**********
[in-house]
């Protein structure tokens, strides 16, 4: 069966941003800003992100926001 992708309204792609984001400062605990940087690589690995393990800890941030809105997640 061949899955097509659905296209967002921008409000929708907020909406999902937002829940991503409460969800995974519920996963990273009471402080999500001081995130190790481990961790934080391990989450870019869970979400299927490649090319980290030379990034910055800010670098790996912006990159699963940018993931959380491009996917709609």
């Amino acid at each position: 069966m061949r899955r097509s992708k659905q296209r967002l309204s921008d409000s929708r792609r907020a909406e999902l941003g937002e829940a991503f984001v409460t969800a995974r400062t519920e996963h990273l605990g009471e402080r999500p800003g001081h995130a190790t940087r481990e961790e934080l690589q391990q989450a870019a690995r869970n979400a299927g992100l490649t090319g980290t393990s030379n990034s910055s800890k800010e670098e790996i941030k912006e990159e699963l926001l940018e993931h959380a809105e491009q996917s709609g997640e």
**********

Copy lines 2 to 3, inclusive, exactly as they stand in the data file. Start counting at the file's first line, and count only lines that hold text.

């Protein structure tokens, strides 16, 4: 069966941003800003992100926001 992708309204792609984001400062605990940087690589690995393990800890941030809105997640 061949899955097509659905296209967002921008409000929708907020909406999902937002829940991503409460969800995974519920996963990273009471402080999500001081995130190790481990961790934080391990989450870019869970979400299927490649090319980290030379990034910055800010670098790996912006990159699963940018993931959380491009996917709609």
């Amino acid at each position: 069966m061949r899955r097509s992708k659905q296209r967002l309204s921008d409000s929708r792609r907020a909406e999902l941003g937002e829940a991503f984001v409460t969800a995974r400062t519920e996963h990273l605990g009471e402080r999500p800003g001081h995130a190790t940087r481990e961790e934080l690589q391990q989450a870019a690995r869970n979400a299927g992100l490649t090319g980290t393990s030379n990034s910055s800890k800010e670098e790996i941030k912006e990159e699963l926001l940018e993931h959380a809105e491009q996917s709609g997640e």